I was born right here, right in Birmingham, Alabama. Jefferson county, just a few years ago. It seems like.

 


[00:02:24.310] - Big Rich Klein

It'S amazing how time flies, doesn't it?

 


[00:02:27.040] - Keith Bailey

Yes, it does. Doesn't stop.

 


[00:02:30.130] - Big Rich Klein

So growing up there, did you grow up in the city or was it more rural?

 


[00:02:37.690] - Keith Bailey

It's a rural town outside of Birmingham. Not far. Grew up in Gardendale, went to school, graduated in Gardendale, went to a trade school as well, started off roading or actually being around four wheel drive before I was able to drive. Hanging out with some guys is older than me. It had big trucks and it kind of started from there.

 


[00:03:05.530] - Big Rich Klein

So when you were in school, this is a question I ask everybody and we can expand into it if you wish. Were you studious? Were you athletic? Were you outdoorsy and did your own thing?

 


[00:03:22.390] - Keith Bailey

I definitely wasn't athletic. I did play sports. I think I was more there for support for my better teammates. I was definitely outdoorsy. I loved to Hunt, riding around in the old coal mines, reclaim land area that surrounds Birmingham did a lot of things outdoors, hunting and fishing. Yes. I love to fish. Yeah. I really got into fishing when my parents bought a place on the Lake Smith Lake. It's about an hour from where I grew up, and I guess that was the start of my really enjoying fishing.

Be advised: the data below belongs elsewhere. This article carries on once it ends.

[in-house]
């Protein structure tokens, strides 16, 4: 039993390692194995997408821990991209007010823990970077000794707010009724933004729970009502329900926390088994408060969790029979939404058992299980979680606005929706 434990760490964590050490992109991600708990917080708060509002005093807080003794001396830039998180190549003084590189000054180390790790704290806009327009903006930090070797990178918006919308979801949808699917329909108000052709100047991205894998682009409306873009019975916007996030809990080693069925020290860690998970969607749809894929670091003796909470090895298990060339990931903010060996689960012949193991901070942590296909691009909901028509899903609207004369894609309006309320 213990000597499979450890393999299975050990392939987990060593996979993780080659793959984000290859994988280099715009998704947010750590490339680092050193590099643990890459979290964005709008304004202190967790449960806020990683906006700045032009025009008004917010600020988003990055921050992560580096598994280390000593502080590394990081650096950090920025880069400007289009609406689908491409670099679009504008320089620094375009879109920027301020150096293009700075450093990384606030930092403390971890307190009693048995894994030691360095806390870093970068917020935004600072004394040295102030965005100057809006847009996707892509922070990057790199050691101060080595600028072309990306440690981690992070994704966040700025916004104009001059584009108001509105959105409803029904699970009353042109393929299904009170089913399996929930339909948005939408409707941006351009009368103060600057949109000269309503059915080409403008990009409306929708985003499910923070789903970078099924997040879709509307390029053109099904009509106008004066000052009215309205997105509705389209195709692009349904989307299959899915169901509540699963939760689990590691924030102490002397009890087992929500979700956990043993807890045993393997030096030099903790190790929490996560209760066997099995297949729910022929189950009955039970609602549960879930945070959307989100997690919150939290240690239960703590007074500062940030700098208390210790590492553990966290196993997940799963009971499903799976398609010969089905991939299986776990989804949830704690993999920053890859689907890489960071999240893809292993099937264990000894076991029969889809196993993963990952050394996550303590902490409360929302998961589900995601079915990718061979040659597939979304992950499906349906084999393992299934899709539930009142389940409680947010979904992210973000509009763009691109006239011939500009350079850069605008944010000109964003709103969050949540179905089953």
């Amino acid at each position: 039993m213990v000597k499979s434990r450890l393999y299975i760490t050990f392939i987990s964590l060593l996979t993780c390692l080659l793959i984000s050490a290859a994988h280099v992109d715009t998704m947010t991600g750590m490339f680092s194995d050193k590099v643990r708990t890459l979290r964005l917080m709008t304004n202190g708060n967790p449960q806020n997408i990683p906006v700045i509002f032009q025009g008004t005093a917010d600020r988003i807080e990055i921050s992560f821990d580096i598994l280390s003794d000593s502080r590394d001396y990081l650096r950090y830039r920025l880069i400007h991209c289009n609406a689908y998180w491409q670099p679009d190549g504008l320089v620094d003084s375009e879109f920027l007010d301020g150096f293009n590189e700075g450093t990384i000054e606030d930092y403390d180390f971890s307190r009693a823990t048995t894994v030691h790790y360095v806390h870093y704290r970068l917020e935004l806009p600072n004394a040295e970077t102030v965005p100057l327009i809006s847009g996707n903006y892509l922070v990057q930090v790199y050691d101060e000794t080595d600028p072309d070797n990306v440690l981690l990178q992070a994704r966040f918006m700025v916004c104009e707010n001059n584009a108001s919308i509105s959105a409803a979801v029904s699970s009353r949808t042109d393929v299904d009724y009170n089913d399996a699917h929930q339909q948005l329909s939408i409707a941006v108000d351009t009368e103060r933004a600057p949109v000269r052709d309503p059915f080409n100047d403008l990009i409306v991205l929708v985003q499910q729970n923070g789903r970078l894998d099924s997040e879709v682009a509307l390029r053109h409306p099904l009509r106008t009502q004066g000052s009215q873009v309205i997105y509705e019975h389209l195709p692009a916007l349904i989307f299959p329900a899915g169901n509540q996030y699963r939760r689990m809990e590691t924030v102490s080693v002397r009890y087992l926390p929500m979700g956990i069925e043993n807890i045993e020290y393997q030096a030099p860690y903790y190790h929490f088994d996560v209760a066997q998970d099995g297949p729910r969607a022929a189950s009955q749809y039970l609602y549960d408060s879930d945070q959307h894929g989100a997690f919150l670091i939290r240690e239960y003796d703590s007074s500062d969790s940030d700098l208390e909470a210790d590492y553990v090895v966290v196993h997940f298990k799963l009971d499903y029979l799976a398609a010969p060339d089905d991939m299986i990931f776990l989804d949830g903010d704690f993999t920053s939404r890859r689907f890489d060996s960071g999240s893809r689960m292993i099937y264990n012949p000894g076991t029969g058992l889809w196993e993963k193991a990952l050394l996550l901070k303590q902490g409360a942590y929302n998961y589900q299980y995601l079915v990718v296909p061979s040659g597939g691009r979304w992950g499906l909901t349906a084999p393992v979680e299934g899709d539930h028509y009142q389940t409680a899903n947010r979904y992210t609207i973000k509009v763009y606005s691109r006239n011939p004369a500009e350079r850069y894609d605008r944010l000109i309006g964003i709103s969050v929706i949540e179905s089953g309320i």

[00:04:10.290] - Keith Bailey

Really getting into it.

 


[00:04:12.990] - Big Rich Klein

Was it the act of catching the fish, or was it the act of just kind of being able to zone out?

 


[00:04:22.750] - Keith Bailey

Well, I guess to this day, I'm still fishing. I'm not a catcher. I still call it fishing every now and then I get lucky and pick the right tackle or the right day. But I enjoy it. I enjoy water moving water, Creek, Rivers. Anything like that is enjoyable.

 


[00:04:53.280] - Big Rich Klein

So if you're a fisherman and not a catcherman, does that mean you do not have one of those sparkly bass boats?

 


[00:05:01.610] - Keith Bailey

That's exactly right. I do not have one of those. The closest thing I have to that is a sit on top kayak. There you go. Which I really enjoy that. It reminds me of offroading when you're going down a moving current, picking your line and just enjoying outdoors.

 


[00:05:21.080] - Big Rich Klein

Awesome. Yeah. We got a lot out here in the Corpus Christi Bay Area. There's a lot of fishermen that use those kayaks for fishing. I myself stick to larger boats just for the fact of I don't want to fall in and have to try to get my ass back out and on the boat.

 


[00:05:48.590] - Keith Bailey

I understand. Yes. Then it becomes swimming.

 


[00:05:55.190] - Big Rich Klein

Survivaling.

 


[00:05:56.930] - Keith Bailey

Exactly.

 


[00:05:59.210] - Big Rich Klein

So let's talk about those early days romping around 15, running with some older guys that have pickup trucks. Was it kind of like just climbing Hills, or did you guys those reclamation areas with the coal mines? Actually, it was strip mining wasn't in most of that part.